CAS Week 2018

Renaissance College

Category: Guilin and Yangshou, China

CAS Blog Entry – Day 6

Authors: Gigi and Maria

Today we went to visit a farm in Yangshuo. The farm belonged to a villager, but because of the overuse of fertilizer and pesticides, the farm can no longer produce proper crops. The owner gave the land to an organization, and they have been using it to investigate different methods of organic farming.

Upon arrival, we were split into two groups. The first group was tasked to plow the land to make it suitable for farming and testing, another group was sent into a classroom and given a lesson on organic farming.

Farming was challenging for most of us because it was our first time experiencing actual farming. We learnt to use different tools to plow the soil and also how to spread seeds, fertiliser and pesticide. The soil was hard and heavy to plow, making our process quite difficult and challenging. But as we got more familiar with the task and tools, we were able to work much faster in better quality. Mr. Knight and some of us removed tree roots from the ground. The tree roots were strong and deeply buried. But we didn’t give up just because it was hard. We tried using different tools, digging from different sides. At last, two groups dug out three tree roots in total.

In the lesson, we we were told that as the population grows, the more food is needed to keep people alive. Farmers saw the demand, and decided to commercialize it and tried to find the most cost-efficient way to produce a large amount of crops. The west invented a method of farming called ‘Monoculture’, which is planting the same type of crop in large amounts. This would mean farmers would only need the same tools, thus lowering the cost. It would make it easier to harvest too. However, one of the bad things about having the same crop in one big area is that pests could easily wipe out the entire area.

Another method farmers use to get better crops is through the use of fertilizers and pesticides. This is devastating to our environment because the chemicals can go beyond the farmland and affect the surrounding environment.

To prevent these problems, farmers can use organic methods such as ‘cover crops’, and ‘crop rotation’. Cover crops are basically crops that are grown, but not actually harvested Instead, farmers turn these back into the soil, providing the necessary nutrients for the crops to grow well. The ‘crop rotation’ method is planting different types of crops on the same land. Planting different crops allow the soil to have different micronutrients and micro-organisms, making the the crops much healthier and tastier.

This information was given to us in a short amount of time and we had to create a poster based on the information. The poster was scored on its aesthetics, and we were also marked on our presentation. The team with the most points would get to choose which activity they would be doing in the afternoon.

The activity was really fun, and we were able to learn a lot through it too. Even though it was a large amount of information, we were able to remember it and focus on it because of the competitive element.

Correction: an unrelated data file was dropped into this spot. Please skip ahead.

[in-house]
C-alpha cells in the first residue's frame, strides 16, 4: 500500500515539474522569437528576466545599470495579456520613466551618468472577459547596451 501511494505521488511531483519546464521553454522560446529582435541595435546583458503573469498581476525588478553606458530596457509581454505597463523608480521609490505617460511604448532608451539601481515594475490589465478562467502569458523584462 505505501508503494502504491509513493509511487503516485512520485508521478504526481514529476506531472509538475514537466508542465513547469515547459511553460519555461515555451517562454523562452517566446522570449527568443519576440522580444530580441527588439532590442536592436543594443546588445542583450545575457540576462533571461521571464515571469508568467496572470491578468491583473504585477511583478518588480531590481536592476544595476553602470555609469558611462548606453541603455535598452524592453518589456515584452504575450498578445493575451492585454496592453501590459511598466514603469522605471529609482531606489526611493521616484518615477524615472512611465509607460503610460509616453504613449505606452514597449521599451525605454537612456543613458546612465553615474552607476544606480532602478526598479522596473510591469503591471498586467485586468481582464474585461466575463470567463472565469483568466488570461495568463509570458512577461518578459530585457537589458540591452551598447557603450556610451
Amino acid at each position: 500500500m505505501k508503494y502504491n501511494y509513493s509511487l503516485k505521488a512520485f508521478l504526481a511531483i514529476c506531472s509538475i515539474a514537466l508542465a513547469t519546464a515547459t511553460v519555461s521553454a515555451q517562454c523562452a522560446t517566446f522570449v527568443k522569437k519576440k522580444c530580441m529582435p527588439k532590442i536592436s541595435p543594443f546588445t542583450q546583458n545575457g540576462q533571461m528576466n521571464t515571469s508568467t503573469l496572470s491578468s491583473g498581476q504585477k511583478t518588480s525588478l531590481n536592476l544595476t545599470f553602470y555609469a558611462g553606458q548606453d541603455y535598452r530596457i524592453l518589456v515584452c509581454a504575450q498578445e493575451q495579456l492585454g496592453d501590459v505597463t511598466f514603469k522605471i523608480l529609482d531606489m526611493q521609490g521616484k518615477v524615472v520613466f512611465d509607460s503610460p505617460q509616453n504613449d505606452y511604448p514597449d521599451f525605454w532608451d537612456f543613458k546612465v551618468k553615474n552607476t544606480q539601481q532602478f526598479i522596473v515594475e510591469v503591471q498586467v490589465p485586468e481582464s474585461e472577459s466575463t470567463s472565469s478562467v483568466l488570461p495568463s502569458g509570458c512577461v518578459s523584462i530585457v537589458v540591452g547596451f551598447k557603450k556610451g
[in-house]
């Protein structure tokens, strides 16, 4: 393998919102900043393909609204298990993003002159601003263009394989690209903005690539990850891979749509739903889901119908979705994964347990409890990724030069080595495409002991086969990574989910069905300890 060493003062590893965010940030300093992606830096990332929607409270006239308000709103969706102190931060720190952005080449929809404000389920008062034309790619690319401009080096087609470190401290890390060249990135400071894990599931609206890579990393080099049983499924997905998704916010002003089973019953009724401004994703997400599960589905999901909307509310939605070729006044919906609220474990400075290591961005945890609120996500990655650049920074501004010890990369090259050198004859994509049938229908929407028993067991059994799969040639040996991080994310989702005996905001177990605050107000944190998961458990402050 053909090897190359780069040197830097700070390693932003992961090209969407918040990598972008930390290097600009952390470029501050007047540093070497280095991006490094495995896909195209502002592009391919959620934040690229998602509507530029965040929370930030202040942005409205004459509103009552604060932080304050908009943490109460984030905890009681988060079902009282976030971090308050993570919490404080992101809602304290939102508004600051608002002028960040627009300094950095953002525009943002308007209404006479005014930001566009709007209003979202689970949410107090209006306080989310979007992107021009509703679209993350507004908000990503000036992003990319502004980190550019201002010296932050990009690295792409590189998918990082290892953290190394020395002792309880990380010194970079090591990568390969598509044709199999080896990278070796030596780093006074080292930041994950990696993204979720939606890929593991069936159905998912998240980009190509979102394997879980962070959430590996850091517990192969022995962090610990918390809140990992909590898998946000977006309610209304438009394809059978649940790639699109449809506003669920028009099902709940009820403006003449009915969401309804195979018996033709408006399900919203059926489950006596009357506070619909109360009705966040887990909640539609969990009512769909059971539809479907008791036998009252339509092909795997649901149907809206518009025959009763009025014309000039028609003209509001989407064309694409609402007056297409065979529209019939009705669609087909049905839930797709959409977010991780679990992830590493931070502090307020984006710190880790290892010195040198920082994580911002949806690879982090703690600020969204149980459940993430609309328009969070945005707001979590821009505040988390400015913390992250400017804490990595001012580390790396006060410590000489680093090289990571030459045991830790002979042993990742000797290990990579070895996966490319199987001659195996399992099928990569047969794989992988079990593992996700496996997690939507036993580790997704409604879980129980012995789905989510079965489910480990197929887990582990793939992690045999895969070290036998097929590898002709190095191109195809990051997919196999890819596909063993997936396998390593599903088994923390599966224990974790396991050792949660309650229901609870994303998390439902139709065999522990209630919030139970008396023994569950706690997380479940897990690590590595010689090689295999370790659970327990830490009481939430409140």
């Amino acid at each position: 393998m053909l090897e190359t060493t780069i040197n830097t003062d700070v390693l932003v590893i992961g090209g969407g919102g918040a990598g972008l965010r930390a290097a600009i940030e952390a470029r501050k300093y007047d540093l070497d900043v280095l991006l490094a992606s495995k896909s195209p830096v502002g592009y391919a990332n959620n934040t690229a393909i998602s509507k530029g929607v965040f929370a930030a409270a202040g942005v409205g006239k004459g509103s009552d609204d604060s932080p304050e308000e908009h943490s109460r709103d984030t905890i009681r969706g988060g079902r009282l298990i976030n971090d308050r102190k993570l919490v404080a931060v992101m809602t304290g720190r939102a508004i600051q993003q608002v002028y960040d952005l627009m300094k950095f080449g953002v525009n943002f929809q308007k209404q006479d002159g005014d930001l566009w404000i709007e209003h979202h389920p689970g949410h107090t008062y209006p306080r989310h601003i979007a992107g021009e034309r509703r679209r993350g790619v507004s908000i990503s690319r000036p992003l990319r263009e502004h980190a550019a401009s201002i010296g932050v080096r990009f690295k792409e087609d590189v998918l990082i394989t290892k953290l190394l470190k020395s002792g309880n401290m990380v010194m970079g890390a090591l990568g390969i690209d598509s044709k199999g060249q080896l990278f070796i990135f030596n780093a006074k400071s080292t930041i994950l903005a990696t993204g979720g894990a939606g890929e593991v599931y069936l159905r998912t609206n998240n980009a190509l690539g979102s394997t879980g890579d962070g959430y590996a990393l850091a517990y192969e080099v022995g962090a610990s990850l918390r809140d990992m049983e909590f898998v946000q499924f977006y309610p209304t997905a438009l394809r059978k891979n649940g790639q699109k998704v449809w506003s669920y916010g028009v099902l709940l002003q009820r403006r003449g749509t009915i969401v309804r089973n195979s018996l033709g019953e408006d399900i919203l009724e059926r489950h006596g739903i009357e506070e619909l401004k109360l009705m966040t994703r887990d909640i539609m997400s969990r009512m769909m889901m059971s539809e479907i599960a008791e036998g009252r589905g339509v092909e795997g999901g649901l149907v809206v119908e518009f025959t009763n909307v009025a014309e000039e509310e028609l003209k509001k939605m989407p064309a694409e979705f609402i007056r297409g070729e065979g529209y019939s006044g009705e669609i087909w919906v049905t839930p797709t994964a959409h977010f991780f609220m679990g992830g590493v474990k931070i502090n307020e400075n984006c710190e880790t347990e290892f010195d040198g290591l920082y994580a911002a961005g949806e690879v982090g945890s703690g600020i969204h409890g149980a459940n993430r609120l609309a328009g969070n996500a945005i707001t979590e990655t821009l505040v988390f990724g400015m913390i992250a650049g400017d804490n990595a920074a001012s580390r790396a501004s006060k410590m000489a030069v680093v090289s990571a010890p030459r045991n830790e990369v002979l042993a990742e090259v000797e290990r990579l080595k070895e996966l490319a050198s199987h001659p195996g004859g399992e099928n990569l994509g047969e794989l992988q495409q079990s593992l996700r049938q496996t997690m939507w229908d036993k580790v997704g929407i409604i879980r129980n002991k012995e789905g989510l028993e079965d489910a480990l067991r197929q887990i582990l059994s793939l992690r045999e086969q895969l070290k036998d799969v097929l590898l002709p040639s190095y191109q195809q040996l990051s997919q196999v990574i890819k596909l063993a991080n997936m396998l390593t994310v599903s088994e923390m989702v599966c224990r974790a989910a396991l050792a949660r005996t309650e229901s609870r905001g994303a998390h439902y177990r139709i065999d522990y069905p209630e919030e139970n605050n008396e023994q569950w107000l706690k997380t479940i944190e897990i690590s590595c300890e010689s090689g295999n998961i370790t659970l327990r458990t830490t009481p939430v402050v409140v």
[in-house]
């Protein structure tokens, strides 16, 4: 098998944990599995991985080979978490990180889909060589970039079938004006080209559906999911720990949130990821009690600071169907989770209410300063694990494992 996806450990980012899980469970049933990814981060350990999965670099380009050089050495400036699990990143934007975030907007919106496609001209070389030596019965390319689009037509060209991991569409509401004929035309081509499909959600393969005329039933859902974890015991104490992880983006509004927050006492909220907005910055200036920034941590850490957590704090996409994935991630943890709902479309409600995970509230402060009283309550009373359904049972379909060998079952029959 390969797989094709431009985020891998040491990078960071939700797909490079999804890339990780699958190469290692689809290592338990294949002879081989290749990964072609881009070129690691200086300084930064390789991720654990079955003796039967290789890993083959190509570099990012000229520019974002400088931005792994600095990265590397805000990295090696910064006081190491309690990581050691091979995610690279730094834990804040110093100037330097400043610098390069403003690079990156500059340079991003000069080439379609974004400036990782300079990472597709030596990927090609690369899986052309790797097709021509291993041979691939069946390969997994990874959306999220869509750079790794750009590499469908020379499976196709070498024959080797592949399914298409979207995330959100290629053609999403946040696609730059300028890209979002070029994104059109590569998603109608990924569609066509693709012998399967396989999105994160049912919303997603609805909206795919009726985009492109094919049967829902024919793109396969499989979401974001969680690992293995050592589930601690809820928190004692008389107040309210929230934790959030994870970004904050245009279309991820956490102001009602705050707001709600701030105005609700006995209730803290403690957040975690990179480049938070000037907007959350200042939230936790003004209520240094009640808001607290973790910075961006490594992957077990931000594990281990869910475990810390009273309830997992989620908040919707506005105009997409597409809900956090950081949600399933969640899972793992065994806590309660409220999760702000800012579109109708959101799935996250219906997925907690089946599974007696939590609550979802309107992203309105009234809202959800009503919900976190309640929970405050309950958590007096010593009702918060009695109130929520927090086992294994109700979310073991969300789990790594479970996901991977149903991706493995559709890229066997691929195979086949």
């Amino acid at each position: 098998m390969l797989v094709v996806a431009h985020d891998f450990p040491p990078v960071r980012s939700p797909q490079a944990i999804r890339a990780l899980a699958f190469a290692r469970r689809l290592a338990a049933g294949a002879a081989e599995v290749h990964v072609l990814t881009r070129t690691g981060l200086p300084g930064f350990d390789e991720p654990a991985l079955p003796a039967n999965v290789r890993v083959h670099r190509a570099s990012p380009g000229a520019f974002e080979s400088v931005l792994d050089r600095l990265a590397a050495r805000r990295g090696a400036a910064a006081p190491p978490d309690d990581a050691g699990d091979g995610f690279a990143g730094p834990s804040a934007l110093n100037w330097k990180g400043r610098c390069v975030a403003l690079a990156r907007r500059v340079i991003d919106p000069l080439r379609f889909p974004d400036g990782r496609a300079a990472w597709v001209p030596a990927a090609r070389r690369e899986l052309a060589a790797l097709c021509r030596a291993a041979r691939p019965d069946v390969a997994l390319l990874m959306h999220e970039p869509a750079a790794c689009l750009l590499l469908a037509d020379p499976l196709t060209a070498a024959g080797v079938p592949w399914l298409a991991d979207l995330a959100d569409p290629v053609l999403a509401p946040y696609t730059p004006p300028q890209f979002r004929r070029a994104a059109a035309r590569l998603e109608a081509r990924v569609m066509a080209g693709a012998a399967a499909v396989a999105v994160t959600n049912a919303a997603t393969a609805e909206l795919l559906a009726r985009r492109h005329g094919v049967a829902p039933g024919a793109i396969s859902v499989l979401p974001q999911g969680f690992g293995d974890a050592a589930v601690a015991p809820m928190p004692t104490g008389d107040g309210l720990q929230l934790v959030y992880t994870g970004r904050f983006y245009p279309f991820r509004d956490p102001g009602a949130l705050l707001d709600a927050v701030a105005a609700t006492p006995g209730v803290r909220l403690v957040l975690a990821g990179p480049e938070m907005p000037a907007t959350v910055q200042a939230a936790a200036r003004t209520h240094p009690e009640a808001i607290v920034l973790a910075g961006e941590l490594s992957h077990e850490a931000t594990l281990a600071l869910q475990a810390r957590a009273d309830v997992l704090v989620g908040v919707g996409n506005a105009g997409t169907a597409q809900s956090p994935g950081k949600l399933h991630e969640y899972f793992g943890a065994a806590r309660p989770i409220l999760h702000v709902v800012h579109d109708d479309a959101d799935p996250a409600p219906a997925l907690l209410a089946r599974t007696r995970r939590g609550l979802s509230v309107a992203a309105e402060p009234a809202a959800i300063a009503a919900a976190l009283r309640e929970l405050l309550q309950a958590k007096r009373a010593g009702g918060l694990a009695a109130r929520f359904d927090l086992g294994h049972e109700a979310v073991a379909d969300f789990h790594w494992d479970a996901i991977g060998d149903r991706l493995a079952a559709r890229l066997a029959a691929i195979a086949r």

We were given the following choices: stop motion video, making pesticides and finding lotus roots in mud. For the stop motion video, we needed to produce a video about sustainable farming to raise people’s awareness. For making pesticides, we used garlic, chili and onion mixing with water to create organic pesticides. This way, it will reduce the harm towards the environment. The crops will also end up being more healthy. For exploring lotus roots, we were asked to go into a mud pond to find the lotus roots buried in the mud. The mud reached knee level, restricting any movement. It was also very cold since we were soaked in mud.

All of us managed to contribute to the farm today in different ways. All the activities involved a lot of self-challenges and collaboration.

The Evening – Author: Chun Hei

After a long day working on the field, removing tree stumps, plowing the field, clearing out bushes, digging for Lotus roots and making natural fertilizers, we finally got a well deserved break.

First, we had a really nice dinner at a Chinese restaurant in West Street. The food was amazing and surprising, although there were many dishes we’d eaten before like sweet and sour pork (咕嚕肉) tofu with chillies (麻婆豆腐) etc. We were all glad that at the end of the day, we could enjoy a nice meal in a warm restaurant.

Alter the food we went for massages. The massage place was also in West Street – a five minute walk from the restaurant. The place was nice, simply decorated with a clean design scheme. The place offers both traditional Chinese cupping as well as a foot massage, but only four of us opted for the traditional cupping. The cupping was great and surprising, it wasn’t my first time cupping but for many it was their first chance to experience something different. When the cup was set in place, it was first warm to the skin and the whole experience was relaxing. For the rest that opted for cupping they said that it felt weird during the session and tingly after. As for the foot massage, it too was relaxing but the walk back to the hotel ruined the purpose of the message.

Overall, the night was relaxing and a really nice addition to the trip after a long day working in the field.

CAS Blog Entry – Day 5

Authors: Crystal and Sophie